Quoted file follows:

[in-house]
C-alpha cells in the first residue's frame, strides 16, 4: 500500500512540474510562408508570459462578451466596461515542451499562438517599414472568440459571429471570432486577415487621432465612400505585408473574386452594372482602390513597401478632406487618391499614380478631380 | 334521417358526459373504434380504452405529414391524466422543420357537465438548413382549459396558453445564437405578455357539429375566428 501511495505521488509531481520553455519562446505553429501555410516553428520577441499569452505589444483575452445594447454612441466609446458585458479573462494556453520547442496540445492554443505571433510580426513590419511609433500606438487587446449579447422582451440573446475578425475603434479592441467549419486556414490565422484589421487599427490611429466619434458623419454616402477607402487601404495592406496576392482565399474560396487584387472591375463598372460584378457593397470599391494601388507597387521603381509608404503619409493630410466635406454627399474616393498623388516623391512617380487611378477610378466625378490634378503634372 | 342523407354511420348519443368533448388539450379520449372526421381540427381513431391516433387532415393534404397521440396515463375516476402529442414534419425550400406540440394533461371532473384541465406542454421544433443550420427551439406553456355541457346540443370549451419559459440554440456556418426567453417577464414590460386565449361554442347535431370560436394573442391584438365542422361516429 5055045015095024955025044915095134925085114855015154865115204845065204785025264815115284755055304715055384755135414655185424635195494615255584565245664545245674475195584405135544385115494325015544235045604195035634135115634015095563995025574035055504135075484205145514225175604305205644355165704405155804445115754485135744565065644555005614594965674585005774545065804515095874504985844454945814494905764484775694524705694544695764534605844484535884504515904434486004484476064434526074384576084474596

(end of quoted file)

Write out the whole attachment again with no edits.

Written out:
[in-house]
C-alpha cells in the first residue's frame, strides 16, 4: 500500500512540474510562408508570459462578451466596461515542451499562438517599414472568440459571429471570432486577415487621432465612400505585408473574386452594372482602390513597401478632406487618391499614380478631380 | 334521417358526459373504434380504452405529414391524466422543420357537465438548413382549459396558453445564437405578455357539429375566428 501511495505521488509531481520553455519562446505553429501555410516553428520577441499569452505589444483575452445594447454612441466609446458585458479573462494556453520547442496540445492554443505571433510580426513590419511609433500606438487587446449579447422582451440573446475578425475603434479592441467549419486556414490565422484589421487599427490611429466619434458623419454616402477607402487601404495592406496576392482565399474560396487584387472591375463598372460584378457593397470599391494601388507597387521603381509608404503619409493630410466635406454627399474616393498623388516623391512617380487611378477610378466625378490634378503634372 | 342523407354511420348519443368533448388539450379520449372526421381540427381513431391516433387532415393534404397521440396515463375516476402529442414534419425550400406540440394533461371532473384541465406542454421544433443550420427551439406553456355541457346540443370549451419559459440554440456556418426567453417577464414590460386565449361554442347535431370560436394573442391584438365542422361516429 5055045015095024955025044915095134925085114855015154865115204845065204785025264815115284755055304715055384755135414655185424635195494615255584565245664545245674475195584405135544385115494325015544235045604195035634135115634015095563995025574035055504135075484205145514225175604305205644355165704405155804445115754485135744565065644555005614594965674585005774545065804515095874504985844454945814494905764484775694524705694544695764534605844484535884504515904434486004484476064434526074384576084474596